Utah Stories

Gondola up Little Cottonwood Canyon Proposal: Short-sighted, waste-of-money, elitist visions of grandeur should remain in the clouds

Utah elite is in favor of the proposed Gondola up the Little Cottonwood Canyon even though this project would devastate the environment of the canyon.


It appears that the $1-$2 billion dollar gondola-up-the-canyon proposal is currying favor with more elites. Snowbird has purchased the land where the base station and parking lot of the proposed gondola would be located.

Snowbird currently charges $130 for a day pass and for an extra $60 elites can get a special exemption from waiting in lines. Snowbird is probably the best ski resort in the world, but they just aren’t making enough money. They are starving in fact, why else would be in support of an idea this dumb?

The future parking lot at the bottom of the Little Cottonwood Canyon for the proposed Gondola.

Under the current proposal, Snowbird could charge an additional $25 for patrons to park their vehicles at the gondola base station and another $25 per person to ride to the gondola up the canyon, on top of their $130 lift fee. Under this proposal, if a family of four wanted to enjoy a day of skiing at Snowbird, your total parking/gondola/skiing fee would be around $600, with lunch around $700. Of course, your family could save so much money if you were to buy the Alta-Bird Family Four pack for $3,990. But the point is, that skiing is by-in-large becoming out of reach for most Utahns. The proposed gondola would only exacerbate the situation and destroy the environment under the gondola as a bonus.

Gondola proponents are deep-pocketed and they are running a very nice PR campaign to further their efforts. CW Management owned by Chris McCandless, Wayne Niederhauser, and Kevin Gates. They are spending tens of thousands showing videos of what it would be like to be whisked away on a gondola at the base of the canyon rather than wait in your car in traffic.

Rendering of proposed Gondola up the Little Cottonwood Canyon.

Without a doubt, the experience of a gondola is far superior to puttering up the canyon in a personal vehicle. But they spend no time addressing the environmental impact of 20-30 150-foot tall massive poles from which the wire-rope cables would need to be suspended to carry the gondolas. These 30 poles would require large roads for servicing; yards of concrete to secure into place, and they would decimate the ecology of the Little Cottonwood Canyon River and watershed area habitat for wildlife and backcountry hikers.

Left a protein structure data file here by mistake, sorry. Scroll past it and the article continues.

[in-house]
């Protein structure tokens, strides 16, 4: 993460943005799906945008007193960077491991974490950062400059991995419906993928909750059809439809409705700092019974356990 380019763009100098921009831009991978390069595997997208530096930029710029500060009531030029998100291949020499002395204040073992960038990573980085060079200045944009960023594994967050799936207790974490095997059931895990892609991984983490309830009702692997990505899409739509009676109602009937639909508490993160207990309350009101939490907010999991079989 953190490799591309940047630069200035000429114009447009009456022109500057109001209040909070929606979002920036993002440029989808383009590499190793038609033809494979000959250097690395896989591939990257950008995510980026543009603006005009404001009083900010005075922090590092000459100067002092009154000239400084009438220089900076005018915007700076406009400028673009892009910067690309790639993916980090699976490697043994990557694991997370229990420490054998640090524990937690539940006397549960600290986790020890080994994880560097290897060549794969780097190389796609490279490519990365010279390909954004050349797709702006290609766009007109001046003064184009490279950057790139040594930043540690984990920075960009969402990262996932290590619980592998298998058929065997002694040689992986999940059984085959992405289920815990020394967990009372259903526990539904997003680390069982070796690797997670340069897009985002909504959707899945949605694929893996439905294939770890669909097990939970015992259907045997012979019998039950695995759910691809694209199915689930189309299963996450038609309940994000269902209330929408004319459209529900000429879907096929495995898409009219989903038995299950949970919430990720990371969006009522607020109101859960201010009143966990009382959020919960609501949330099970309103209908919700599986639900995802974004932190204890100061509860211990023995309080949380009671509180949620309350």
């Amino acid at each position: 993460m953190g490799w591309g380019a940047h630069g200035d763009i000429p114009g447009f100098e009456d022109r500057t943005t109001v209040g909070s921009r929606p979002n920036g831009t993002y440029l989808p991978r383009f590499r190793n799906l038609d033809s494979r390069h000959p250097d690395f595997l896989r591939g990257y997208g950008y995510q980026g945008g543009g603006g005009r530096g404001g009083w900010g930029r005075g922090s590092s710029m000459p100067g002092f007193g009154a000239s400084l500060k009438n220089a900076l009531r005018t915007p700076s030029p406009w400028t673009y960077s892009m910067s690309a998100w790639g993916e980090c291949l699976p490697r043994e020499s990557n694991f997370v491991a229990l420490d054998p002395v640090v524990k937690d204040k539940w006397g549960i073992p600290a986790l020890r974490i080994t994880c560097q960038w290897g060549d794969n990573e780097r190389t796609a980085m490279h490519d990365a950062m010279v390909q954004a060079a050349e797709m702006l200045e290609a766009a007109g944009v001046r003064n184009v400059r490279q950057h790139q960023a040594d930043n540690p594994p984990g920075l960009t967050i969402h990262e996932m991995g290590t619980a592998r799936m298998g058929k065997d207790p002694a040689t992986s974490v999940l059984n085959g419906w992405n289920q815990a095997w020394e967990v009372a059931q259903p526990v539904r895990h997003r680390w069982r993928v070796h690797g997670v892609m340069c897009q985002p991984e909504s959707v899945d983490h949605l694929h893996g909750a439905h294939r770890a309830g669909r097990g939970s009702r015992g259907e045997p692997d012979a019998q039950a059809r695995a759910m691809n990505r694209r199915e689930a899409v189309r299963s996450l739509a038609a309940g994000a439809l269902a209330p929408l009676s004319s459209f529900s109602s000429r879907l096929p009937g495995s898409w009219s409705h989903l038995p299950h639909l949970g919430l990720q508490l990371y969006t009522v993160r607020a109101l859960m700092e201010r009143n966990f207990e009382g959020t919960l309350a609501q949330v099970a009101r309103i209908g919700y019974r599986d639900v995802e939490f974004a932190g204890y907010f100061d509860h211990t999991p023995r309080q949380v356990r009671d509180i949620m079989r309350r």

Of course, if you are riding the gondola up the canyon you would never have to personally witness this environmental devastation caused by the poles, so as long as the elites don’t need to see this then apparently it’s just fine. Fine with them, but not fine with people who actually love the canyons.

Carl Fisher the Executive Director of Save our Canyons, is doing everything to oppose this plan, now apparently endorsed by UTA, the Utah State Legislature, and all of the Good ‘Ol Boys who don’t give a shit about Utah’s environment but only want to find new ways to produce massive amounts of money. But a $1-$2 billion investment by Utah taxpayers to destroy the Little Cottonwood Canyon ecology to benefit the elites is rubbing Fisher and other like-minded folks the wrong way.

“There are people who can’t even ride transit to get to work, but we want to accommodate the fun hogs in a better way to get up the canyon. They are going to have better transit than families in Utah” said Fisher on the Utah Stories podcast. He added, “It’s only better if you can afford to pay a couple of thousand dollars per year to get you and your family up to enjoy resort skiing.”

Taking the big-picture view, Fisher is questioning why the Utah State Legislature doesn’t invest in better transit options for $2 billion, that could benefit far more Utahns, and help clean our air rather than investing that money into a gondola that would only benefit the elites and tourists.

A much better idea would be a fleet of electric busses accessible from a new Trax transit station at the mouth of the canyon, and greater accessibility of Trax stations, perhaps a Fort Union Trax line. This would cost about a billion less and it would make skiing more accessible not less for average Utahns. Also, this would require no widening of the Cottonwood Canyon Road and no further environmental degradation.


Ticket to Ride: “Political Pressure” Comes to Bear on Little Cottonwood Canyon Transportation Plans

Utahns’ Love Affair with Cottonwood Canyon

Little Cottonwood Canyon is under threat by Utah’s population boom

100-Year-Old Wasatch Mountain Lodge Hidden in Dense Forest of Big Cottonwood Canyon

Most Utahns in Favor of Billboard Ban




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